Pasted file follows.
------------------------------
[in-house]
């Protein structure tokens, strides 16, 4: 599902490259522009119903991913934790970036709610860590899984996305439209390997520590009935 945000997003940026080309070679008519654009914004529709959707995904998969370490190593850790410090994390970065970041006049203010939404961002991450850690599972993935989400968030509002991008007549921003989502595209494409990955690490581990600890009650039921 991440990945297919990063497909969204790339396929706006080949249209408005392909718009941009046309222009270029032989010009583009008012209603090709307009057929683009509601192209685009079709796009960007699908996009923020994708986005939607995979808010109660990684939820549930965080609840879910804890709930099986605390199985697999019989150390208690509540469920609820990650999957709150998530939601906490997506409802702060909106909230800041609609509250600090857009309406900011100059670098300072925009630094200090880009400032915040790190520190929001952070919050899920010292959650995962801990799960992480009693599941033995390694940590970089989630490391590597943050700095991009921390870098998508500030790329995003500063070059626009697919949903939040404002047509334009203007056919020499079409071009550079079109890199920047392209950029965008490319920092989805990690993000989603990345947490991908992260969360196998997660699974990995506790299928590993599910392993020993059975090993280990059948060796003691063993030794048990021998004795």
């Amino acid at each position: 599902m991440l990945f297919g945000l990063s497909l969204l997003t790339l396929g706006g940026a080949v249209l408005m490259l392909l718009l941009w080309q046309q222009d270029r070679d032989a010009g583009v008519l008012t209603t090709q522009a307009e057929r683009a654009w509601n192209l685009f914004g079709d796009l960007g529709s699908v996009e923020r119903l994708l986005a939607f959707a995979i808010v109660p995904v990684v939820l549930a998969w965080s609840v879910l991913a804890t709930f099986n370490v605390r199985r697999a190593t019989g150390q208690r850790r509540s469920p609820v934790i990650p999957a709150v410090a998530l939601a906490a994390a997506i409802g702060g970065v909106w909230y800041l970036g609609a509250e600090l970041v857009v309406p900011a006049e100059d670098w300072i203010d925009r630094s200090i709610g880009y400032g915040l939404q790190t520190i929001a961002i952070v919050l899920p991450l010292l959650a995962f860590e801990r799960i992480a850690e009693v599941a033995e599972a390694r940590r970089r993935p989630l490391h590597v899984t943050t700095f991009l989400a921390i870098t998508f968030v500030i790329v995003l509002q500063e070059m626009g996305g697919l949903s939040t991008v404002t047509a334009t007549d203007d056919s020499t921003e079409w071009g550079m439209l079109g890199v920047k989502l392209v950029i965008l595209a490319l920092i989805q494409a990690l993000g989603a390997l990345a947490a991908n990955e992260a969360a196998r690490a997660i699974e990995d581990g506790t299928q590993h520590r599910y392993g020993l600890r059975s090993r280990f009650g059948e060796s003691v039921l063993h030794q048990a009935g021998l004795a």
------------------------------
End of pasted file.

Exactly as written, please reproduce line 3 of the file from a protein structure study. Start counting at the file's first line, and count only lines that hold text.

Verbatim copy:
């Amino acid at each position: 599902m991440l990945f297919g945000l990063s497909l969204l997003t790339l396929g706006g940026a080949v249209l408005m490259l392909l718009l941009w080309q046309q222009d270029r070679d032989a010009g583009v008519l008012t209603t090709q522009a307009e057929r683009a654009w509601n192209l685009f914004g079709d796009l960007g529709s699908v996009e923020r119903l994708l986005a939607f959707a995979i808010v109660p995904v990684v939820l549930a998969w965080s609840v879910l991913a804890t709930f099986n370490v605390r199985r697999a190593t019989g150390q208690r850790r509540s469920p609820v934790i990650p999957a709150v410090a998530l939601a906490a994390a997506i409802g702060g970065v909106w909230y800041l970036g609609a509250e600090l970041v857009v309406p900011a006049e100059d670098w300072i203010d925009r630094s200090i709610g880009y400032g915040l939404q790190t520190i929001a961002i952070v919050l899920p991450l010292l959650a995962f860590e801990r799960i992480a850690e009693v599941a033995e599972a390694r940590r970089r993935p989630l490391h590597v899984t943050t700095f991009l989400a921390i870098t998508f968030v500030i790329v995003l509002q500063e070059m626009g996305g697919l949903s939040t991008v404002t047509a334009t007549d203007d056919s020499t921003e079409w071009g550079m439209l079109g890199v920047k989502l392209v950029i965008l595209a490319l920092i989805q494409a990690l993000g989603a390997l990345a947490a991908n990955e992260a969360a196998r690490a997660i699974e990995d581990g506790t299928q590993h520590r599910y392993g020993l600890r059975s090993r280990f009650g059948e060796s003691v039921l063993h030794q048990a009935g021998l004795a």